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A ‘strong’ start to activity in 2024 may not tell the whole story – Clifford

by: Rob Clifford, chief executive of Stonebridge
  • 03/06/2024
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A ‘strong’ start to activity in 2024 may not tell the whole story – Clifford
If Stonebridge’s numbers are anything to go by, 2024 undoubtedly started off strongly for the mortgage and wider property market, with a significant year-on-year increase in application figures, and a noticeable (and welcome) uptick in purchase business.

Of course, applications are one thing (and reflect healthy consumer demand), but completed business is quite another, particularly in the market environment that is prevalent at the moment; one where we have seen multiple rate and product changes shifting the mortgage landscape, with the potential to create a significant amount of extra work and multiple applications per client as a result. 

It’s why business activity figures for the early months of 2024 probably won’t tell the whole story about what the rest of the year might bring.

It’s why networks like Stonebridge, and all advisory firms, need to be cognisant of the inherent and ongoing risks that are to be avoided, and from which positive business opportunities might be grasped. 

 

A mortgage broker’s labour 

I’ve highlighted before the additional work created by multiple applications due to rate changes, but it’s worth reiterating what the risk is, because it doesn’t just have the potential to impact mortgage advice income, but also across other ancillary sales. 

The obvious starting point is to understand why advisers are involved in multiple duplicate applications for the same client. That comes, to a great extent, from much earlier client contact procedures, in part down to the Mortgage Charter and the commitment lenders must make to provide “well-timed information to help customers plan ahead should their current rate be due to end”.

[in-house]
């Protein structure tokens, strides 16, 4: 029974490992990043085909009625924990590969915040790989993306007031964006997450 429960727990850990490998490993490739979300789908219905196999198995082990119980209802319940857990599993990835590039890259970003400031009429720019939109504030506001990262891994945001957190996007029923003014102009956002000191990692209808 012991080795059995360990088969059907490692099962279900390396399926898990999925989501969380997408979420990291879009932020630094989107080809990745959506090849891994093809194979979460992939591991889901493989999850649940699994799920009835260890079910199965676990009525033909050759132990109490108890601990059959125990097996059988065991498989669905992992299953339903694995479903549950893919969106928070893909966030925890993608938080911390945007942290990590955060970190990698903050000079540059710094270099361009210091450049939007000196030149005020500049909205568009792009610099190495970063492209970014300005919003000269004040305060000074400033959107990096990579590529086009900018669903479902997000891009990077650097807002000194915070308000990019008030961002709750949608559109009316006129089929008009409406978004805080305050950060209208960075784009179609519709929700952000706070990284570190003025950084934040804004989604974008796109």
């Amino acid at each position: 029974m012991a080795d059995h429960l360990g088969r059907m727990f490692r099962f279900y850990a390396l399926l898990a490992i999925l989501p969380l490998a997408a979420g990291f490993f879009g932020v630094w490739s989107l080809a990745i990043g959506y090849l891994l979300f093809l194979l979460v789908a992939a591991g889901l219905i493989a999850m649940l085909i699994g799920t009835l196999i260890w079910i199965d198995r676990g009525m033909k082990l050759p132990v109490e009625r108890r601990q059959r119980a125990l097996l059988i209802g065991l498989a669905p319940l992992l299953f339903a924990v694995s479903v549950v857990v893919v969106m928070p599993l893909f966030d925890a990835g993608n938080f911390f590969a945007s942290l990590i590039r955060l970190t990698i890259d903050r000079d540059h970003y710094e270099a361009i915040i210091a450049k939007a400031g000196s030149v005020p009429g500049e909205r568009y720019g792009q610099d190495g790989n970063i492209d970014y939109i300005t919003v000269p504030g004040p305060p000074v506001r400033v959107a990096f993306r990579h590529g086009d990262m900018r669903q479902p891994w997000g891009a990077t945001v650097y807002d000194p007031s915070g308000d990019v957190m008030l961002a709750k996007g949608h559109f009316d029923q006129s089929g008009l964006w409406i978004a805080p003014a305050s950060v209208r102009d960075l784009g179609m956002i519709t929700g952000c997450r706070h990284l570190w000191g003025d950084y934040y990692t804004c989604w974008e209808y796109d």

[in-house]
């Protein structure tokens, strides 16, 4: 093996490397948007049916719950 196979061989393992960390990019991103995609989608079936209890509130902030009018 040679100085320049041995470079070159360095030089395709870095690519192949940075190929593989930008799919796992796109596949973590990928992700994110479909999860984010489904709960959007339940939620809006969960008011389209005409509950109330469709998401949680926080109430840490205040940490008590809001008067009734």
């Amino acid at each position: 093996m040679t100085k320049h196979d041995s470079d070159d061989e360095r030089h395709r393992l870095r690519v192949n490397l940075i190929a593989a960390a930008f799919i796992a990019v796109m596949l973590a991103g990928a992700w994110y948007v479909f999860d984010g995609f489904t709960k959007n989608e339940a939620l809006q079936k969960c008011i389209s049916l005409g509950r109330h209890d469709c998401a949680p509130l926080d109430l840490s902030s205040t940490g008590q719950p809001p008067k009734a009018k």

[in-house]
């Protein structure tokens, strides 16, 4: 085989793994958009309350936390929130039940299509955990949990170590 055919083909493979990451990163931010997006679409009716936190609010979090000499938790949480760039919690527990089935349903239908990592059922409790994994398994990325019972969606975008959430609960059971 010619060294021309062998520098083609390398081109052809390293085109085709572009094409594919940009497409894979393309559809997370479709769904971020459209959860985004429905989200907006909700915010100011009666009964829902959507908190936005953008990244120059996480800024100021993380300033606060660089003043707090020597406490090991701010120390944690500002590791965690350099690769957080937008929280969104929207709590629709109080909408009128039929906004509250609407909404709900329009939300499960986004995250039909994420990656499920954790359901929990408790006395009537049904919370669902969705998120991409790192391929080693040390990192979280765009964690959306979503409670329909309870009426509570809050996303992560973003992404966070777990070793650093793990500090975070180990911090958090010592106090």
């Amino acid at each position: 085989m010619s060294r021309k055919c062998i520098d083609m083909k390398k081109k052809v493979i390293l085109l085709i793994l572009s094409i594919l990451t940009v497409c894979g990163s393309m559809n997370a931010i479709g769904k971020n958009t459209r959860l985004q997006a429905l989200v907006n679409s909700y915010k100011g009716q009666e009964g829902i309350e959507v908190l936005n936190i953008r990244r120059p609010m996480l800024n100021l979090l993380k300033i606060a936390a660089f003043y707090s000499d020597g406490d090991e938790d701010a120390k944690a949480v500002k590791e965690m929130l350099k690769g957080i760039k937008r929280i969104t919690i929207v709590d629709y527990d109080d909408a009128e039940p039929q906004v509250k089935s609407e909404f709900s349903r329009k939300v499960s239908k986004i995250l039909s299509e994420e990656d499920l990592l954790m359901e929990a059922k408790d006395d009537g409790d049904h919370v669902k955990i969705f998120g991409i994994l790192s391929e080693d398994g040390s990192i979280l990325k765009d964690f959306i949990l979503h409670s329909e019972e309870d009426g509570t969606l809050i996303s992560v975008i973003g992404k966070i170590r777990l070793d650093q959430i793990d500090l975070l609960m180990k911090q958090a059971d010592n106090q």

If this is six months ahead, then clients could have options for a product transfer (PT) at that point, which we would hope they then bring to their adviser to ascertain if it’s right for them. 

The point being, of course, that six months is a long time to run before the mortgage deal ends, with the potential for constant change, and constant work with the requirement for multiple applications on just one case.

We’ve certainly seen this in our data.

Application numbers being strong, however we know that brokers across the industry can be involved in two, three, four, even six, applications for one client between original advice and completion, and only one is going to generate income.

Clearly, this ‘duplicate’ work is still highly important for the client. Six months ago, for instance, the lending landscape and product options available were very different, and much more expensive than they have been in recent weeks, certainly through the early weeks of the year.

Advisers may well have been able to save their clients thousands of pounds on their overall mortgage costs by continuing to keep up to date on product changes, shift them to new rates and carry out the work necessary to get them the cheaper product. 

 

Don’t neglect the protection conversation 

However, this has meant they have been incredibly busy, and obviously, they only get paid for one completion, not all the multiple applications they have to get involved in.

Add in this extra work for mortgage advice, and you can see why advisers might not have had the time or resource to give to their ancillary work, particularly protection, which is such an important provision for the consumer. 

To be included among this, of course, is the recent dominance of PT business, and the fact the procuration fee tends to be less when compared to remortgage – although we hope the recent rate changes make remortgaging more attractive this year.

There will also be other risks to income, not least the ‘cost of business living’, and the fact last year saw much lower market volumes, which will not have helped any advisory firm. 

These risks do not sit in isolation in any mortgage advice firm, instead they coalesce and combine and present a variety of challenges that cannot be ignored, because they impact individual adviser productivity and the income achievable.

Identifying these risks and others is of ongoing importance, and all practitioners should continue to do this, even if the market looks like it is likely to be more prosperous than the early 2024 forecasts suggested.

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